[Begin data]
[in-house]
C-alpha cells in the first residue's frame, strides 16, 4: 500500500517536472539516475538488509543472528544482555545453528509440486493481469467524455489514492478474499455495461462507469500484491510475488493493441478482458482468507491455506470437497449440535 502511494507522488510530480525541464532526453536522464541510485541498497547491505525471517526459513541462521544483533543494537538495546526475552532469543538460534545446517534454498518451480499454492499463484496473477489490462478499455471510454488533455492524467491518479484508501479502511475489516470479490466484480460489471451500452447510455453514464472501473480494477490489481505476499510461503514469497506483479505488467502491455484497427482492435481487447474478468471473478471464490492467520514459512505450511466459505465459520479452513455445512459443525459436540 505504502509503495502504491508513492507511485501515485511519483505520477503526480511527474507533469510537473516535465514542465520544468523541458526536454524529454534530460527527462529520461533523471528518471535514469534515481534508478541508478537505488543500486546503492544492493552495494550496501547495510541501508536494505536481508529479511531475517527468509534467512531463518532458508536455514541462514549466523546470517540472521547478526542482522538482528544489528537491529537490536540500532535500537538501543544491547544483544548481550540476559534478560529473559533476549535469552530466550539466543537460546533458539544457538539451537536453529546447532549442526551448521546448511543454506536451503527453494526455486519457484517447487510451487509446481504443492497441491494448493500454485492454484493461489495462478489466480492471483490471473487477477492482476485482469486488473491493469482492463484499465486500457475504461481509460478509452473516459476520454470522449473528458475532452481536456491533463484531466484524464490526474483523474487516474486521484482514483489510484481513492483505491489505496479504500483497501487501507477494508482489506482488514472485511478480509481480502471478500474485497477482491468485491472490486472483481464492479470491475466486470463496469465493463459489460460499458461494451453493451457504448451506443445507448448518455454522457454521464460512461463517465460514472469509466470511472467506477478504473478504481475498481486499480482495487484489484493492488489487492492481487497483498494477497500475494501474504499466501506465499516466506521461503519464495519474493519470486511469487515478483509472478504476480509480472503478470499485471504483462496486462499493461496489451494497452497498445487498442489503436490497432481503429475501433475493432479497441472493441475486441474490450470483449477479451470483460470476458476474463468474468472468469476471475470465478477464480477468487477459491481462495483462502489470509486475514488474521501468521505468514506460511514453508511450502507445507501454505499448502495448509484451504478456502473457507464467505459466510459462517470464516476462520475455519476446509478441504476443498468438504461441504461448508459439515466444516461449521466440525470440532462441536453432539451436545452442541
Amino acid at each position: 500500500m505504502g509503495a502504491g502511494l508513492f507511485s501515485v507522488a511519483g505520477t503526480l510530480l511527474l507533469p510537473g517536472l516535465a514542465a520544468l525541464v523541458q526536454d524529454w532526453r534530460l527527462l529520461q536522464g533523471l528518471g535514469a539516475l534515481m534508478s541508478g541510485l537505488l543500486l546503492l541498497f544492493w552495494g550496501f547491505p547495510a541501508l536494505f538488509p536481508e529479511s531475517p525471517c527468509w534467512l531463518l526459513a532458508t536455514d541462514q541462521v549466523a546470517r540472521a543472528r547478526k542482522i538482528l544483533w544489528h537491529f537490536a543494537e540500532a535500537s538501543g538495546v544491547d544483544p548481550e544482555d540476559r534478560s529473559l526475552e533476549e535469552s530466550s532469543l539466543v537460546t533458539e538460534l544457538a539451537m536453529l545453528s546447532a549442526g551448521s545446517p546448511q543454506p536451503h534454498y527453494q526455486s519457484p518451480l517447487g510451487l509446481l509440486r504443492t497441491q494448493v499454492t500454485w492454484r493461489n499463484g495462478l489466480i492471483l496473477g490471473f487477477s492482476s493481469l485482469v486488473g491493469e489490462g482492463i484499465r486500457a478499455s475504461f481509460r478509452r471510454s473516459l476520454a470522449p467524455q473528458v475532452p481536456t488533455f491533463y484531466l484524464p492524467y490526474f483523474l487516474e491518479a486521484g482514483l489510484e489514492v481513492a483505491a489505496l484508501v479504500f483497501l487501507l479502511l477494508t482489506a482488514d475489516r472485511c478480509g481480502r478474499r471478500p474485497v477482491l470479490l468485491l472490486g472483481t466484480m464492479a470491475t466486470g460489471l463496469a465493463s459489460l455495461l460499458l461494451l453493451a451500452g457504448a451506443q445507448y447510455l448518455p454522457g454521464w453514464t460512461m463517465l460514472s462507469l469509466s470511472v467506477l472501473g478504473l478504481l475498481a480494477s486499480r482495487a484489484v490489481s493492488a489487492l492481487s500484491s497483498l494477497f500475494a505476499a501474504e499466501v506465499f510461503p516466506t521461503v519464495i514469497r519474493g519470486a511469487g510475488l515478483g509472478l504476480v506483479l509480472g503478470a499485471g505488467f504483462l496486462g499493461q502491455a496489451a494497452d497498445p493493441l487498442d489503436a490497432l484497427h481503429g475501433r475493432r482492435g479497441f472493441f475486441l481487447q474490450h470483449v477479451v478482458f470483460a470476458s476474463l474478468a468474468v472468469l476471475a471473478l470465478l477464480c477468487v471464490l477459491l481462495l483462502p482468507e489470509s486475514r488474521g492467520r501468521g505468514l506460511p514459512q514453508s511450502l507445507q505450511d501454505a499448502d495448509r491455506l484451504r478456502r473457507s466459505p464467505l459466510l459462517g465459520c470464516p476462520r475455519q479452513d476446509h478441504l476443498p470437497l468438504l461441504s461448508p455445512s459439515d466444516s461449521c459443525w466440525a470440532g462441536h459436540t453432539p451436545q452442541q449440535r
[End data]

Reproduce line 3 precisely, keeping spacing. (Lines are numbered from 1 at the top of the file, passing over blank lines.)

Amino acid at each position: 500500500m505504502g509503495a502504491g502511494l508513492f507511485s501515485v507522488a511519483g505520477t503526480l510530480l511527474l507533469p510537473g517536472l516535465a514542465a520544468l525541464v523541458q526536454d524529454w532526453r534530460l527527462l529520461q536522464g533523471l528518471g535514469a539516475l534515481m534508478s541508478g541510485l537505488l543500486l546503492l541498497f544492493w552495494g550496501f547491505p547495510a541501508l536494505f538488509p536481508e529479511s531475517p525471517c527468509w534467512l531463518l526459513a532458508t536455514d541462514q541462521v549466523a546470517r540472521a543472528r547478526k542482522i538482528l544483533w544489528h537491529f537490536a543494537e540500532a535500537s538501543g538495546v544491547d544483544p548481550e544482555d540476559r534478560s529473559l526475552e533476549e535469552s530466550s532469543l539466543v537460546t533458539e538460534l544457538a539451537m536453529l545453528s546447532a549442526g551448521s545446517p546448511q543454506p536451503h534454498y527453494q526455486s519457484p518451480l517447487g510451487l509446481l509440486r504443492t497441491q494448493v499454492t500454485w492454484r493461489n499463484g495462478l489466480i492471483l496473477g490471473f487477477s492482476s493481469l485482469v486488473g491493469e489490462g482492463i484499465r486500457a478499455s475504461f481509460r478509452r471510454s473516459l476520454a470522449p467524455q473528458v475532452p481536456t488533455f491533463y484531466l484524464p492524467y490526474f483523474l487516474e491518479a486521484g482514483l489510484e489514492v481513492a483505491a489505496l484508501v479504500f483497501l487501507l479502511l477494508t482489506a482488514d475489516r472485511c478480509g481480502r478474499r471478500p474485497v477482491l470479490l468485491l472490486g472483481t466484480m464492479a470491475t466486470g460489471l463496469a465493463s459489460l455495461l460499458l461494451l453493451a451500452g457504448a451506443q445507448y447510455l448518455p454522457g454521464w453514464t460512461m463517465l460514472s462507469l469509466s470511472v467506477l472501473g478504473l478504481l475498481a480494477s486499480r482495487a484489484v490489481s493492488a489487492l492481487s500484491s497483498l494477497f500475494a505476499a501474504e499466501v506465499f510461503p516466506t521461503v519464495i514469497r519474493g519470486a511469487g510475488l515478483g509472478l504476480v506483479l509480472g503478470a499485471g505488467f504483462l496486462g499493461q502491455a496489451a494497452d497498445p493493441l487498442d489503436a490497432l484497427h481503429g475501433r475493432r482492435g479497441f472493441f475486441l481487447q474490450h470483449v477479451v478482458f470483460a470476458s476474463l474478468a468474468v472468469l476471475a471473478l470465478l477464480c477468487v471464490l477459491l481462495l483462502p482468507e489470509s486475514r488474521g492467520r501468521g505468514l506460511p514459512q514453508s511450502l507445507q505450511d501454505a499448502d495448509r491455506l484451504r478456502r473457507s466459505p464467505l459466510l459462517g465459520c470464516p476462520r475455519q479452513d476446509h478441504l476443498p470437497l468438504l461441504s461448508p455445512s459439515d466444516s461449521c459443525w466440525a470440532g462441536h459436540t453432539p451436545q452442541q449440535r